Recently, Tai Chi Chuan, a mind-body exercise combining low to moderate intensity slow movements, deep breathing and mental concentration, has drawn the attention of the public and researchers alike [25–27]. Tai Chi Chuan has several components, including physical, cognitive and social, which are believed to aid in maintaining cognition in older adults [28]. In a previous study [29], Zhang and colleagues compared the effects of 18 months of swimming, running, square dancing, and Tai Chi Chuan on cognitive function and emotion in older adults. They found that all of the physical intervention groups showed improvements in cognition and emotion, with the Tai Chi Chuan exercise group demonstrating the most robust effect [30]. Studies have shown that cardiovascular fitness plays an important role in the relationship between exercise and cognition [31]. Erickson and colleagues found that higher fitness levels and physical activity are associated with greater volume of the prefrontal cortex and the hippocampus in older adults [24]. However, Tai Chi Chuan is not acardiovascular exercise, thus the increases in physical activity from practicing Tai Chi Chuan may not be associated with improvements in cognition, and other factors such as social interaction may also play a role in Tai Chi Chuan’s effect on cognitive improvement [30], further supporting the assertion that the beneficial effects of Tai Chi Chuan and physical exercise are due to different underlying mechanisms.

The social component of Tai Chi Chuan, that is, practicing Tai Chi Chuan in a group, also seems to be an important factor in the effectiveness of Tai Chi Chuan on reducing the cognitive aging process [32,33]. A longitudinal population-based study of aging and dementia in Sweden found that social interactions were important for the prevention of cognitive decline [34]. Similarly, in a community-based study, researchers also found that a rich social network had a protective effect against dementia. Compared with married people living with a spouse, single people and those living alone had an increased risk of developing dementia [35].

Despite the individual significance of the social and physical components of Tai Chi Chuan, the multimodal nature of Tai Chi Chuan seems to be crucial in preventing cognitive decline and memory loss [28,36–43]. For instance, Mortimer and colleagues [44] compared the effects of Tai Chi Chuan to walking, social interaction, and no intervention on brain volume and cognition in older adults. They found that after 40 weeks of intervention, significant increases in brain volume were observed in the Tai Chi Chuan and social intervention groups compared to the no intervention group. The Tai Chi group also showed improvements in the Mattis Dementia Rating Scale score, the Trail Making Test (TMT) Parts A and B, the Auditory Verbal Learning Test, and verbal fluency. The social interaction group showed improvements in fewer neuropsychological indices than the Tai Chi group, and no significant differences in improvements were observed between the walking and no intervention groups.

In addition to Tai Chi Chuan, Baduanjin is another popular mind-body exercise [45]. Baduanjin exercise consists of 10 postures (including the beginning and ending posture), and is also a low-intensity exercise that can improve range of motion, strength, and general health [46]. Both Tai Chi Chuan and Baduanjin are considered multi-component interventions that integrate physical, psychosocial, emotional, spiritual, and behavioral elements. The only difference between the two exercises is the complexity; unlike Tai Chi Chuan, Baduanjin involves eight simple fixed movements of the arms with almost no movement of the legs. Due to the simplicity of Baduanjin, at least for beginners, it is easy for individuals to integrate the body movements with other techniques such as breathing.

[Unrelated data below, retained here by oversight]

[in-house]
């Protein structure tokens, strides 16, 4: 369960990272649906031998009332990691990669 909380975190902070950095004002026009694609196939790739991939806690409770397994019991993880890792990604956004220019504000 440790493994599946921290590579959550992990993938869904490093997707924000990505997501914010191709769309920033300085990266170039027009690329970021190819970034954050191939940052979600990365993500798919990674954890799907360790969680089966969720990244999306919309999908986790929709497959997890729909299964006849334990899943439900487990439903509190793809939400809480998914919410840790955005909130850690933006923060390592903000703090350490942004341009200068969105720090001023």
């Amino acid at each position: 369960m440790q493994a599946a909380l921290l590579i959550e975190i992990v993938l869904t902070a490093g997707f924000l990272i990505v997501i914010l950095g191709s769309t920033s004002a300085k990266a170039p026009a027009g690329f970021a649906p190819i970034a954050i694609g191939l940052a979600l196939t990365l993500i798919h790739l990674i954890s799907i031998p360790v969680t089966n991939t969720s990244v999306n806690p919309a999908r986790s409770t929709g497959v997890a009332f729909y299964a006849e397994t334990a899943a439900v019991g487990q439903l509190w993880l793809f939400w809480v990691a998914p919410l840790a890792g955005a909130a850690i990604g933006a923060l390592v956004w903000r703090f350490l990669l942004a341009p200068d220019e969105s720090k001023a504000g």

Memory is a complicated brain function, which involves information encoding, storage and retrieval. Literature suggests that an expansive brain network is involved in different types and aspects of memory [47]. Previous literature demonstrates that mind-body exercises such as Tai Chi Chuan can modulate and improve verbal memory [38], working memory [48], and memory retrieval processes [49]. However, very few studies have investigated if Tai Chi Chuan and Baduanjin can improve global memory function, as well as how these exercises can modulate different subtypes and aspects of memory [30].

In a previous study, we used this dataset to investigate how Tai Chi Chuan and Baduanjin exercise modulates different aspects of cognition and memory using the Wechsler Memory Scale - Chinese Revision (WMS-CR), and resting state functional connectivity changes at the hippocampus [50] and dorsal lateral prefrontal cortex [51]. In this manuscript, we focus on whether Tai Chi Chuan and Baduanjin exercise can modulate different brain structures as measured by voxel-based morphometry (VBM). We also investigate how Tai Chi Chuan and Baduanjin can regulate the WMS-CR subscores, as well as the association between the GMV changes and WMS-CR score changes.

...In summary, we found that 12-weeks of intensive group Tai Chi Chuan or Baduanjin exercise can modulate global memory, as well as improve specific types and aspects of memory function. The brain mechanisms underlying the effects of both Tai Chi Chuan and Baduanjin seem to be slightly different, although both increase GMV at the MTL, putamen and insular, which are regions essential for memory and cognition. Our results imply that Tai Chi Chuan and Baduanjin might be effective methods for delay in memory decline.